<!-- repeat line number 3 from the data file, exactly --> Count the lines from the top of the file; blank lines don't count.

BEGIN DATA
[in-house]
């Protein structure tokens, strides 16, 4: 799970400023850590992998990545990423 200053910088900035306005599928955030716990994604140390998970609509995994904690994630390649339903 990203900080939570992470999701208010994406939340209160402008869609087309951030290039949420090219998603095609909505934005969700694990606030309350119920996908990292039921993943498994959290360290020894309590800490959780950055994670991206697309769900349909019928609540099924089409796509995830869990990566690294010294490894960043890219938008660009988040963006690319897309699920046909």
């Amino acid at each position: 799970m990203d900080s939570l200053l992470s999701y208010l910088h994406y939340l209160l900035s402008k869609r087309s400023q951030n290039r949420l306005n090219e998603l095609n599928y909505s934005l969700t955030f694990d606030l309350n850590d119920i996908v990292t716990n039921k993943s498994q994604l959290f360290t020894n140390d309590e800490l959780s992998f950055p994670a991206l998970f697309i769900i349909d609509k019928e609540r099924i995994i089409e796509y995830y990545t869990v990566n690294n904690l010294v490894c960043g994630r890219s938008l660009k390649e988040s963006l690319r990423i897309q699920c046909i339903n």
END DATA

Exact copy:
């Amino acid at each position: 799970m990203d900080s939570l200053l992470s999701y208010l910088h994406y939340l209160l900035s402008k869609r087309s400023q951030n290039r949420l306005n090219e998603l095609n599928y909505s934005l969700t955030f694990d606030l309350n850590d119920i996908v990292t716990n039921k993943s498994q994604l959290f360290t020894n140390d309590e800490l959780s992998f950055p994670a991206l998970f697309i769900i349909d609509k019928e609540r099924i995994i089409e796509y995830y990545t869990v990566n690294n904690l010294v490894c960043g994630r890219s938008l660009k390649e988040s963006l690319r990423i897309q699920c046909i339903n």